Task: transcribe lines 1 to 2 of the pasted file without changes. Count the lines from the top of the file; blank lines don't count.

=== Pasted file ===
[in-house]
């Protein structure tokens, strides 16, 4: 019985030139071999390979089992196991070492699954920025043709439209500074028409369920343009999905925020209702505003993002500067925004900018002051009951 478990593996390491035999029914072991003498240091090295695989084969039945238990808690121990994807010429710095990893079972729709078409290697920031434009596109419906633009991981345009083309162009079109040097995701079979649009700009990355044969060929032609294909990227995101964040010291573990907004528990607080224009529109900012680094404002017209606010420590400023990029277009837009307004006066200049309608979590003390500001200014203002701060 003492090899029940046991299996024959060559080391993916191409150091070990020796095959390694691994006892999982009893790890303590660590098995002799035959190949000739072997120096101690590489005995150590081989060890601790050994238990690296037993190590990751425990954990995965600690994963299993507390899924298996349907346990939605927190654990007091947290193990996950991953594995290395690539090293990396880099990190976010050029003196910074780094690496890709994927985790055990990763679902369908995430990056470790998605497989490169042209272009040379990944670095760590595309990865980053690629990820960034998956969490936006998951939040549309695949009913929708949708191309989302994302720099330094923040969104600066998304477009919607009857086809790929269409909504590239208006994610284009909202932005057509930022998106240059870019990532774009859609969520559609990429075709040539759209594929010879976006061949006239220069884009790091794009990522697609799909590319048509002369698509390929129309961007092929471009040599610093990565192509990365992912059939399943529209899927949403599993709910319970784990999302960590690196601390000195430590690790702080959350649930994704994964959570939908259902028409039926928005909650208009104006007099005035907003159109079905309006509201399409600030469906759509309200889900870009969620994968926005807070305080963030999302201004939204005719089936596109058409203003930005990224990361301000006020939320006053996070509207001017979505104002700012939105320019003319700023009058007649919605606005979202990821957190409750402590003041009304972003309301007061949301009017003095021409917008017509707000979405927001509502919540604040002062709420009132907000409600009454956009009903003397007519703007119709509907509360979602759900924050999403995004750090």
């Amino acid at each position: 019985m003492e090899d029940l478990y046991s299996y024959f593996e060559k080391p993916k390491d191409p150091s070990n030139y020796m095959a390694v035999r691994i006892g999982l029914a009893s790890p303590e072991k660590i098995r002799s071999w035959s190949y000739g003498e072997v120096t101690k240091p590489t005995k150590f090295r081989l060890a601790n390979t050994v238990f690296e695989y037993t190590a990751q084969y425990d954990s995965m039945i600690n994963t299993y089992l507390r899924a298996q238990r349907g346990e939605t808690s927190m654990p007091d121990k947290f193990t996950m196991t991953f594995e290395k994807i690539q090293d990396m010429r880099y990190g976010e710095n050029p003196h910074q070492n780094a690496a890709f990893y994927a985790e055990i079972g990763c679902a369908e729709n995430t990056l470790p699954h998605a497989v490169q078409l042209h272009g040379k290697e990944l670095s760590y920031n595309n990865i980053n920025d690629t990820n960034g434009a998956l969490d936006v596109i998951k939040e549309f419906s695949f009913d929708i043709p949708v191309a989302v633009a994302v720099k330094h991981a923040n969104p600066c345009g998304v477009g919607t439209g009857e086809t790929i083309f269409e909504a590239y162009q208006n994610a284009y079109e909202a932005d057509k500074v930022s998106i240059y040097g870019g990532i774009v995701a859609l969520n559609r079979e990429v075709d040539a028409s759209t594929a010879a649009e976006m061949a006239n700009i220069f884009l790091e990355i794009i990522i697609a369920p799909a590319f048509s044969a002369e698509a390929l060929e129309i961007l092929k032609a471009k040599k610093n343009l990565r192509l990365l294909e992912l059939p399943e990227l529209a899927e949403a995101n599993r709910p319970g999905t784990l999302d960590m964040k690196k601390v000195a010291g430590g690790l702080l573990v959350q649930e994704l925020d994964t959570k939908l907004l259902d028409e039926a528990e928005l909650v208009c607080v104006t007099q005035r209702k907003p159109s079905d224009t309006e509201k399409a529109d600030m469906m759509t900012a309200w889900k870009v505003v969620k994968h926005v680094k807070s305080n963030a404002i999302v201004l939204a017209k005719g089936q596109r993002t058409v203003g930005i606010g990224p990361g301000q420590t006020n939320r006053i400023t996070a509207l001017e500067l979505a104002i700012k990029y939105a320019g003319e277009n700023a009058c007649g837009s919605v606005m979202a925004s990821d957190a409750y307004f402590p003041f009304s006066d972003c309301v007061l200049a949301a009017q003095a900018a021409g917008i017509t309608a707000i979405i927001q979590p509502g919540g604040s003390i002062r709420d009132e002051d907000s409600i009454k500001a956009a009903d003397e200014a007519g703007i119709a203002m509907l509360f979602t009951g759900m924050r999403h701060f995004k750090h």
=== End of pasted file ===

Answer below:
[in-house]
């Protein structure tokens, strides 16, 4: 019985030139071999390979089992196991070492699954920025043709439209500074028409369920343009999905925020209702505003993002500067925004900018002051009951 478990593996390491035999029914072991003498240091090295695989084969039945238990808690121990994807010429710095990893079972729709078409290697920031434009596109419906633009991981345009083309162009079109040097995701079979649009700009990355044969060929032609294909990227995101964040010291573990907004528990607080224009529109900012680094404002017209606010420590400023990029277009837009307004006066200049309608979590003390500001200014203002701060 003492090899029940046991299996024959060559080391993916191409150091070990020796095959390694691994006892999982009893790890303590660590098995002799035959190949000739072997120096101690590489005995150590081989060890601790050994238990690296037993190590990751425990954990995965600690994963299993507390899924298996349907346990939605927190654990007091947290193990996950991953594995290395690539090293990396880099990190976010050029003196910074780094690496890709994927985790055990990763679902369908995430990056470790998605497989490169042209272009040379990944670095760590595309990865980053690629990820960034998956969490936006998951939040549309695949009913929708949708191309989302994302720099330094923040969104600066998304477009919607009857086809790929269409909504590239208006994610284009909202932005057509930022998106240059870019990532774009859609969520559609990429075709040539759209594929010879976006061949006239220069884009790091794009990522697609799909590319048509002369698509390929129309961007092929471009040599610093990565192509990365992912059939399943529209899927949403599993709910319970784990999302960590690196601390000195430590690790702080959350649930994704994964959570939908259902028409039926928005909650208009104006007099005035907003159109079905309006509201399409600030469906759509309200889900870009969620994968926005807070305080963030999302201004939204005719089936596109058409203003930005990224990361301000006020939320006053996070509207001017979505104002700012939105320019003319700023009058007649919605606005979202990821957190409750402590003041009304972003309301007061949301009017003095021409917008017509707000979405927001509502919540604040002062709420009132907000409600009454956009009903003397007519703007119709509907509360979602759900924050999403995004750090």